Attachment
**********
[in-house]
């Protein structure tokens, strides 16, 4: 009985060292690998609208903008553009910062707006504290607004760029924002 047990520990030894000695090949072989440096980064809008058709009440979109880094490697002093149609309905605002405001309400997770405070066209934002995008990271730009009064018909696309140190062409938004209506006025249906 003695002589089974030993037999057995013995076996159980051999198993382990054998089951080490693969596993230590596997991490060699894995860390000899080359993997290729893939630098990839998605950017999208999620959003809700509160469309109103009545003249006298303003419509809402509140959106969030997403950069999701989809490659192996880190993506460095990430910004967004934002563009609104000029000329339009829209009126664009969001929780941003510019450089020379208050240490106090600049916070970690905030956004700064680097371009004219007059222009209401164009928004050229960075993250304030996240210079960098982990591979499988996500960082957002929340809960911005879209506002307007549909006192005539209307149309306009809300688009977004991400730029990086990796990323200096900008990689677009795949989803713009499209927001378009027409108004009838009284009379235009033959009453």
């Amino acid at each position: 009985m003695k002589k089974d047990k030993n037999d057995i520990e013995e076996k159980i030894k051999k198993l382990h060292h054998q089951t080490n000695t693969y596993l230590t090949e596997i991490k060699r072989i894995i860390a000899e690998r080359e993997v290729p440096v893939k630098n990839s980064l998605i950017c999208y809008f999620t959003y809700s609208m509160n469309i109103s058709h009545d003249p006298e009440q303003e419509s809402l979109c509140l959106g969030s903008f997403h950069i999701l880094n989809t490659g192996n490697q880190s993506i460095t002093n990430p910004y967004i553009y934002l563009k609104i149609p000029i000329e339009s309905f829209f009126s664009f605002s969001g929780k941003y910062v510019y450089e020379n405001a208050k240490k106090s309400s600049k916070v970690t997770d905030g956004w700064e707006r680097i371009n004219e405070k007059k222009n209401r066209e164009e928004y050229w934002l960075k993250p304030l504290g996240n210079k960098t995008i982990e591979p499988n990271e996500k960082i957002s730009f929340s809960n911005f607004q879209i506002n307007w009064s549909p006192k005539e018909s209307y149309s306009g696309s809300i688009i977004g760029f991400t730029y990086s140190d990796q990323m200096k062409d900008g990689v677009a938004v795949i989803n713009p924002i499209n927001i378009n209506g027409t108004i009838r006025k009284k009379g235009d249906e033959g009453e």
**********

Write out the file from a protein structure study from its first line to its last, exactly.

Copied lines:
[in-house]
């Protein structure tokens, strides 16, 4: 009985060292690998609208903008553009910062707006504290607004760029924002 047990520990030894000695090949072989440096980064809008058709009440979109880094490697002093149609309905605002405001309400997770405070066209934002995008990271730009009064018909696309140190062409938004209506006025249906 003695002589089974030993037999057995013995076996159980051999198993382990054998089951080490693969596993230590596997991490060699894995860390000899080359993997290729893939630098990839998605950017999208999620959003809700509160469309109103009545003249006298303003419509809402509140959106969030997403950069999701989809490659192996880190993506460095990430910004967004934002563009609104000029000329339009829209009126664009969001929780941003510019450089020379208050240490106090600049916070970690905030956004700064680097371009004219007059222009209401164009928004050229960075993250304030996240210079960098982990591979499988996500960082957002929340809960911005879209506002307007549909006192005539209307149309306009809300688009977004991400730029990086990796990323200096900008990689677009795949989803713009499209927001378009027409108004009838009284009379235009033959009453």
């Amino acid at each position: 009985m003695k002589k089974d047990k030993n037999d057995i520990e013995e076996k159980i030894k051999k198993l382990h060292h054998q089951t080490n000695t693969y596993l230590t090949e596997i991490k060699r072989i894995i860390a000899e690998r080359e993997v290729p440096v893939k630098n990839s980064l998605i950017c999208y809008f999620t959003y809700s609208m509160n469309i109103s058709h009545d003249p006298e009440q303003e419509s809402l979109c509140l959106g969030s903008f997403h950069i999701l880094n989809t490659g192996n490697q880190s993506i460095t002093n990430p910004y967004i553009y934002l563009k609104i149609p000029i000329e339009s309905f829209f009126s664009f605002s969001g929780k941003y910062v510019y450089e020379n405001a208050k240490k106090s309400s600049k916070v970690t997770d905030g956004w700064e707006r680097i371009n004219e405070k007059k222009n209401r066209e164009e928004y050229w934002l960075k993250p304030l504290g996240n210079k960098t995008i982990e591979p499988n990271e996500k960082i957002s730009f929340s809960n911005f607004q879209i506002n307007w009064s549909p006192k005539e018909s209307y149309s306009g696309s809300i688009i977004g760029f991400t730029y990086s140190d990796q990323m200096k062409d900008g990689v677009a938004v795949i989803n713009p924002i499209n927001i378009n209506g027409t108004i009838r006025k009284k009379g235009d249906e033959g009453e």